Imagine a world where sick children don’t feel isolated from their peers. One where they can attend classes and see friends from the comfort of their own bed. Thanks to a recently launched New Zealand charity, this is now possible.
How Patience Project Began
In 2013, Liam Martel, a 13-year-old from New Zealand (pictured above), was diagnosed with cancer. Before his death in 2016, Liam implored his family to do something to help other teenagers with long-term illnesses. Two years later, Liam’s father, Ben Martel, launched The Patience Project.
“Social connectedness and inclusion are everything to a young person; hence their selection of the classroom environment,” Stacey Yates, Operations Manager for The Patience Project tells Parentology. “The longer young people are excluded, the more impact it has on their morale and mental well-being.”
That’s the driving idea behind Patience Project — to recognize the toll isolation takes on sick kids and offer a solution. Patience Project uses a 360-degree, live streaming camera that, through the use of a virtual reality (VR) headset, allows kids to virtually attend their school classes. This brings with it a feeling of community. In the works, a wireless camera that includes ill children on field trips.
What Are The Benefits Of This Technology?
In 2018, Patience Project did a trial run in partnership with Auckland University, where 12- to 18-year-old cancer patients from Starship Children’s Hospital tested out the equipment. The students who participated were excited about reconnecting with their peers and renewing friendships. Teachers liked the idea, too. Beyond the social benefits, having sick students back in class presented opportunities for other students to discuss topics such as illness and mortality with their teachers.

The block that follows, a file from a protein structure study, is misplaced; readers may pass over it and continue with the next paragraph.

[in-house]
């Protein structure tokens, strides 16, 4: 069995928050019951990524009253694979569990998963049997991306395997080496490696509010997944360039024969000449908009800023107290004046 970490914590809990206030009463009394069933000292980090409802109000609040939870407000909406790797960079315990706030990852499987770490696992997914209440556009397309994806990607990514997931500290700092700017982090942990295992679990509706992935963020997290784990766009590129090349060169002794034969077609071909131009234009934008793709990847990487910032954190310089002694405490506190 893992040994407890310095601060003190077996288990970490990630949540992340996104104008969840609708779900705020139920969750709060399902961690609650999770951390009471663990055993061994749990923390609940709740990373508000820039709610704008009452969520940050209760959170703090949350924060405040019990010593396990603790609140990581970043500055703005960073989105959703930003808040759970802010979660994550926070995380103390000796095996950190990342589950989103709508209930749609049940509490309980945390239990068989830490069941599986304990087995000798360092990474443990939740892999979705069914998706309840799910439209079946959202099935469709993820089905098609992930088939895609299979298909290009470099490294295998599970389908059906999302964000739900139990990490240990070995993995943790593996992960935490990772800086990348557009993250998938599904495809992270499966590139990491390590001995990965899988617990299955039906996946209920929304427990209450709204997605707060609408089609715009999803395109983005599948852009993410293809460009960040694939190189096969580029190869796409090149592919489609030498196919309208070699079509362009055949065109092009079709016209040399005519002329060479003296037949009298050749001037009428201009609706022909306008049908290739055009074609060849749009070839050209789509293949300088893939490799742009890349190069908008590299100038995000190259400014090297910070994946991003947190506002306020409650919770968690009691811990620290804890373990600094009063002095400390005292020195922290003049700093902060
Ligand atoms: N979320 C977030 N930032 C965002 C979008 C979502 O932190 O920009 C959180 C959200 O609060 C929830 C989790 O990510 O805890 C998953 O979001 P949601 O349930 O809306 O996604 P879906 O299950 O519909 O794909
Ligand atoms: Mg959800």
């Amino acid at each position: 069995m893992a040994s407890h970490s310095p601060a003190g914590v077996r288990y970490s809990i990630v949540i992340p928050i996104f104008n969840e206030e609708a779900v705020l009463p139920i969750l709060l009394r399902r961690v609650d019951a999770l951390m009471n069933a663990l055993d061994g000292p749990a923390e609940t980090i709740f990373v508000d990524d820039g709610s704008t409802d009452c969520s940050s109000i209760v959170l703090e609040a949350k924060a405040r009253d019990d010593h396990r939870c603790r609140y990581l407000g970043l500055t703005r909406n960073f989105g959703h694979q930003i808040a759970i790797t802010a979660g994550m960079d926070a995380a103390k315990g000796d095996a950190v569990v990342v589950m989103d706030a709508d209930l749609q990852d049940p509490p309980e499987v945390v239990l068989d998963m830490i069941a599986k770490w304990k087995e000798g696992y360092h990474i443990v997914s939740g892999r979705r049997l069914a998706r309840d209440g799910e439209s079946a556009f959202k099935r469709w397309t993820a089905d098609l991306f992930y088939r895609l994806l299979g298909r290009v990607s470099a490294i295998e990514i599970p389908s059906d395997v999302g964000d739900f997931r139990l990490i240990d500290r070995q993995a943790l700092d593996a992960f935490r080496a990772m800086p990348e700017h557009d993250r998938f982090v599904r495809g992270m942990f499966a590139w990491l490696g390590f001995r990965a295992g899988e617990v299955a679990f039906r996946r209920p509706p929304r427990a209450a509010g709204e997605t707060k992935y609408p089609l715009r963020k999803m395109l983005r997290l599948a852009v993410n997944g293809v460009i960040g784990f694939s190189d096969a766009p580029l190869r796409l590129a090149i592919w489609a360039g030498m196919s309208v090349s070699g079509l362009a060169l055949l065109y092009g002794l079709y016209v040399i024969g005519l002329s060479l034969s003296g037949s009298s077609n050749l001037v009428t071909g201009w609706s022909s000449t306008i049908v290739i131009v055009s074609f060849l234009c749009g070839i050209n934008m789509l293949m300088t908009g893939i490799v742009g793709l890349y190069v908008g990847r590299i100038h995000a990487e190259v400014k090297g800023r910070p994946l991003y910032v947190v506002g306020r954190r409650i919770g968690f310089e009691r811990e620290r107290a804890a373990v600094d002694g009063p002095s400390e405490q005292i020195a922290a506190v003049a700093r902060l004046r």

At the end of Patience Project’s trial run, students and parents spoke about how cheerful participants had been during classes. “Participants could transport themselves from their sick beds into the safe, familiar environment of their classroom and be fully involved in another world where there was purpose and laughter,” reads a brief on the trial.
The technology also helped the students feel in control (they could choose when to use it), to set realistic goals and to feel hope for the future. The VR did make some participants a little dizzy; however, the live stream could be viewed using a more traditional laptop or tablet device.
“We hope to alleviate some of the anxiety and depression that can come with social exclusion. That can be more crippling for the young person than the illness itself,” Yates says. “We’re keeping the kids connected in the hope of making their transition back into their environment easier and quicker.”
How You Can Get Involved
“Every donation helps us buy more equipment to connect more kids,” Yates says. “Every donation goes directly to us being able to engage with more sick kids. Our goal is for every child with long-term illness to be connected by the project.”
If you’d like to be part of what the Patience Project is doing, visit its website to learn more. The Patience Project is a registered New Zealand charity.